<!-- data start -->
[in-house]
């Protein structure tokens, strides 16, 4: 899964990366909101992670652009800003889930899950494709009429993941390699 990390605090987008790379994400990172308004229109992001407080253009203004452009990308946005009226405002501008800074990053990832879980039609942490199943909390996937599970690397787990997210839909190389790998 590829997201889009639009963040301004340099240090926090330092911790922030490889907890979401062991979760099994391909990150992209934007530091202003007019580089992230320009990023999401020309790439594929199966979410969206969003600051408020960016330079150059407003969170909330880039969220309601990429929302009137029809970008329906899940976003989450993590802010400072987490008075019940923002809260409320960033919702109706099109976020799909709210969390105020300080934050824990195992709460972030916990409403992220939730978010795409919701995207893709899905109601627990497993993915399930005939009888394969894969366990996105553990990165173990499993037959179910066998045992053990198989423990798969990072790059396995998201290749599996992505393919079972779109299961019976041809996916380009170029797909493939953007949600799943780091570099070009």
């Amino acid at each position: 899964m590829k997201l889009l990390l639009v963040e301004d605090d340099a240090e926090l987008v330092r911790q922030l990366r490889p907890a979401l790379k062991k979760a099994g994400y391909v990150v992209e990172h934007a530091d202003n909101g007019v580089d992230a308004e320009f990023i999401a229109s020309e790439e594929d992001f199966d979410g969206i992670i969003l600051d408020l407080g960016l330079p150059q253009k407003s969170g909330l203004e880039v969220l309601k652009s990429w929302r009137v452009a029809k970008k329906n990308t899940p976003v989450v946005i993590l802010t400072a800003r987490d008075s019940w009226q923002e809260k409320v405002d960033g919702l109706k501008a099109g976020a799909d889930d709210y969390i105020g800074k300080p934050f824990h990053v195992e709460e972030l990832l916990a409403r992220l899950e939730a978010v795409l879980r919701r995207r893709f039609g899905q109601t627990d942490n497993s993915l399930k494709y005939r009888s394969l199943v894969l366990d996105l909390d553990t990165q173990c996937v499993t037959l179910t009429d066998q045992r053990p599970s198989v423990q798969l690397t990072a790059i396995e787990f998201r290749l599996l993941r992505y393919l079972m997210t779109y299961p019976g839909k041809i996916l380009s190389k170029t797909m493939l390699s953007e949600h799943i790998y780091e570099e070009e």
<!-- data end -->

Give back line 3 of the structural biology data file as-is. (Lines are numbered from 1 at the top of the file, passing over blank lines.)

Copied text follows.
């Amino acid at each position: 899964m590829k997201l889009l990390l639009v963040e301004d605090d340099a240090e926090l987008v330092r911790q922030l990366r490889p907890a979401l790379k062991k979760a099994g994400y391909v990150v992209e990172h934007a530091d202003n909101g007019v580089d992230a308004e320009f990023i999401a229109s020309e790439e594929d992001f199966d979410g969206i992670i969003l600051d408020l407080g960016l330079p150059q253009k407003s969170g909330l203004e880039v969220l309601k652009s990429w929302r009137v452009a029809k970008k329906n990308t899940p976003v989450v946005i993590l802010t400072a800003r987490d008075s019940w009226q923002e809260k409320v405002d960033g919702l109706k501008a099109g976020a799909d889930d709210y969390i105020g800074k300080p934050f824990h990053v195992e709460e972030l990832l916990a409403r992220l899950e939730a978010v795409l879980r919701r995207r893709f039609g899905q109601t627990d942490n497993s993915l399930k494709y005939r009888s394969l199943v894969l366990d996105l909390d553990t990165q173990c996937v499993t037959l179910t009429d066998q045992r053990p599970s198989v423990q798969l690397t990072a790059i396995e787990f998201r290749l599996l993941r992505y393919l079972m997210t779109y299961p019976g839909k041809i996916l380009s190389k170029t797909m493939l390699s953007e949600h799943i790998y780091e570099e070009e």